Tue, May 21, 2019 - Page 9 News List

Banning abortion would turn the US into Ceausescu’s Romania

By Maria Bucur and Kristen R. Ghodsee

“It was a horrible time,” said a Romanian gynecologist, referring to the period from 1966 to 1990 when abortion and contraception were completely banned under the dictatorship of Romanian leader Nicolae Ceausescu.

“Women refused to have sexual lives, resulting in family fights and abandonment,” she added. “For a woman, any sexual contact meant only panic and pain.”

As another Romanian who lived through the period put it: “It was impossible to have a normal sexual life because of fear of getting pregnant.”

If the US Republican Party has its way, millions of US women could soon come to know the same fear. Republican lawmakers in Georgia, Alabama and other states have enacted or are proposing outright abortion bans, hoping to bring the issue back before a sympathetic US Supreme Court and overturn the landmark 1973 decision in Roe v. Wade.

In the absence of Roe’s constitutional protection of a woman’s right to have an abortion, the US would become a different society because, as in Ceausescu-era Romania, the government would police its members’ most personal choices.

It was not only women who suffered from the Ceausescu regime’s attacks on their bodily integrity. Far from strengthening the family, Romania’s draconian “pro-life” policies poisoned heterosexual intimacy, strained marriages and weakened social trust.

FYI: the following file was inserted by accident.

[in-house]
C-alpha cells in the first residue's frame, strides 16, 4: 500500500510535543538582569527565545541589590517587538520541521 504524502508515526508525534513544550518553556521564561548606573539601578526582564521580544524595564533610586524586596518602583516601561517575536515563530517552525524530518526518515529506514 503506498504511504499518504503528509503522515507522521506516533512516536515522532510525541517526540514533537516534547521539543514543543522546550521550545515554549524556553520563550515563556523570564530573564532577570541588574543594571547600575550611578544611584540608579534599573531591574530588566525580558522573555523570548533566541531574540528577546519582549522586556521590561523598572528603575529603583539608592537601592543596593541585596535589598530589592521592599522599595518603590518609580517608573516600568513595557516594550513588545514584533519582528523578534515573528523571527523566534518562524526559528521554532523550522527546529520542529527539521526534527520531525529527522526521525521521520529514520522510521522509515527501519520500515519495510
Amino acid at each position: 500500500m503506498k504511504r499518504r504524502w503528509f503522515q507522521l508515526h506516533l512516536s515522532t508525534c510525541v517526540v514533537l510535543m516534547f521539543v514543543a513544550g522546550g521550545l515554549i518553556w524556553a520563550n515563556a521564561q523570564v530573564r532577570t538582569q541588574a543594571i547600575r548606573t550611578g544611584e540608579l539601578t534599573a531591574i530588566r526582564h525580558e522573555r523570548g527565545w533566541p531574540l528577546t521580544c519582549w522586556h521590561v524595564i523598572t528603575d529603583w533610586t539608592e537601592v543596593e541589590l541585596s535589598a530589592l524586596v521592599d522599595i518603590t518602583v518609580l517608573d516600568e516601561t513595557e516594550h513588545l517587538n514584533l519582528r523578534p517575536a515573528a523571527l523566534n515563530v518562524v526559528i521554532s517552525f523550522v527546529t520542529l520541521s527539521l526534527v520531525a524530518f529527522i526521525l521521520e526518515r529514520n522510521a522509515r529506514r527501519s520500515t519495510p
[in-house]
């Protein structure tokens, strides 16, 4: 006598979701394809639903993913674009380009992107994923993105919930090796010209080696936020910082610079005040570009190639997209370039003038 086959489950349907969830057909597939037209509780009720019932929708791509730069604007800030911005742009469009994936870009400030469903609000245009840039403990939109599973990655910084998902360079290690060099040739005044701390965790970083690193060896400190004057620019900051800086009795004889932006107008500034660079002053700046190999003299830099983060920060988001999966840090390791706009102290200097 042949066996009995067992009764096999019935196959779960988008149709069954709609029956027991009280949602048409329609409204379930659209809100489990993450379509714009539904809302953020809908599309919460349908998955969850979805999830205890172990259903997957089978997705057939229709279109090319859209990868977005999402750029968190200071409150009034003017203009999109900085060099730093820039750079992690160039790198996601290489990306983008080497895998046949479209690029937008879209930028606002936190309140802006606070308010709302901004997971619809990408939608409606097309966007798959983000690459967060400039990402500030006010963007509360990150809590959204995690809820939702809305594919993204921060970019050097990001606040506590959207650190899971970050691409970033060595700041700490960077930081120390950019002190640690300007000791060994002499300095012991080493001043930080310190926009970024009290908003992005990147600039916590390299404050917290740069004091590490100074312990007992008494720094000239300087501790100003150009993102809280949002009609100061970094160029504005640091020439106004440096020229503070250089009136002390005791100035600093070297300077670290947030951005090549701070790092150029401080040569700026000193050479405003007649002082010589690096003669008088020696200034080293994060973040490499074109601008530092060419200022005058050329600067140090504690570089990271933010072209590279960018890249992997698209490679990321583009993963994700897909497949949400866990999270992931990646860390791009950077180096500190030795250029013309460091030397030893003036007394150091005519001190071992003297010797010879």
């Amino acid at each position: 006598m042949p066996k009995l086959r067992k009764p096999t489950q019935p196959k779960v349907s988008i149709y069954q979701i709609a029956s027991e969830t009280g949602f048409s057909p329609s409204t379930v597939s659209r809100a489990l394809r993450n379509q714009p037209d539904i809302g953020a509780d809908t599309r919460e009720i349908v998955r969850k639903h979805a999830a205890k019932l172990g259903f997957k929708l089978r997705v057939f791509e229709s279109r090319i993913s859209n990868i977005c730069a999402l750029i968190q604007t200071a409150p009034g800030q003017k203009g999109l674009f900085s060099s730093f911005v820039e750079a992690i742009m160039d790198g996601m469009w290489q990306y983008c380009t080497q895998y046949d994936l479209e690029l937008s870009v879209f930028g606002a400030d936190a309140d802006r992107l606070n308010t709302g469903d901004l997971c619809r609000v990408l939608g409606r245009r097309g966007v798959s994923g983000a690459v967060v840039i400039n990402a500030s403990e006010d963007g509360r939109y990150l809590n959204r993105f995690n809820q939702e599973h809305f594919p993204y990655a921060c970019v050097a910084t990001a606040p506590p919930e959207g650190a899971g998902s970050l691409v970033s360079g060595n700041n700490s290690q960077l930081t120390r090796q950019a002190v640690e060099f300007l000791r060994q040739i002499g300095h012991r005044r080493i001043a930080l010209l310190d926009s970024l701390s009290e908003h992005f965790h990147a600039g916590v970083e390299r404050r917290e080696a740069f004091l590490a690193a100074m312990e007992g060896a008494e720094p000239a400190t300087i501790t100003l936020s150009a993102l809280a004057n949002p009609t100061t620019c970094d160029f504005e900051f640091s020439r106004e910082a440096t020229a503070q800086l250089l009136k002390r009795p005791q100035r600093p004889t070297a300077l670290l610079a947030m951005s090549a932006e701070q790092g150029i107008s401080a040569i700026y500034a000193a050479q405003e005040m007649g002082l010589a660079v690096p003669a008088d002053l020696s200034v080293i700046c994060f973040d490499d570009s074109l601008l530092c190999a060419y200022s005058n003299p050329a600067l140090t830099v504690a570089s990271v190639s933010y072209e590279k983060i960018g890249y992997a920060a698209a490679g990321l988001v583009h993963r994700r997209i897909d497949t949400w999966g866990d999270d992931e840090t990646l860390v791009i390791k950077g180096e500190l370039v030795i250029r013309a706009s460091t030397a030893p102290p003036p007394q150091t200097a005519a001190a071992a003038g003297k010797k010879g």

Monthly gynecological exams brought the state inside women’s uteruses and, by extension, into the bedroom. State surveillance of sexual activity resembled that of a farmer breeding livestock.

With provisions prohibiting women from going out of state for an abortion, or from using certain contraceptive methods (such as intrauterine devices), much of the new US legislation, if upheld by the Supreme Court, would expose women to a similar enforcement regime.

After the Ceausescu regime fell in December 1989, one of the interim Romanian government’s first moves was to decriminalize abortion. While debates about many aspects of the communist legacy soon erupted, few Romanians had any doubt that forcing women to have babies that they did not want had been disastrous for the country.

Even after three decades under the ban, Romania’s birth rate had not increased. Instead, Romanian women had undergone nearly 7.3 million back-alley abortions — an average of three apiece — from 1967 to 1989. At least 15,000 women died as a result of complications and untreated side effects. Romania’s infant mortality rate during this period was the highest in Europe, and anywhere from two to 59 times higher than that of other countries.

Although most Eastern bloc countries expanded women’s reproductive freedoms after Stalin’s death in 1953, by the late 1960s, communist leaders began to worry that declining birth rates would lead to future labor shortages.

However, while other East European countries addressed the issue through longer paid maternity leaves and higher childcare benefits, the Romanian government took a different path.

Prior to 1966, Romania had one of the most liberal abortion policies in the world, but desperate for population growth, Ceausescu issued Decree 770, essentially nationalizing Romanian women’s wombs.

Both abortion and contraception were criminalized for all women younger than 45 who had not given birth to at least four children (later increased to five). The only exceptions were for rape and incest, high-risk pregnancies and cases in which the fetus could contract a hereditary disease from either parent.

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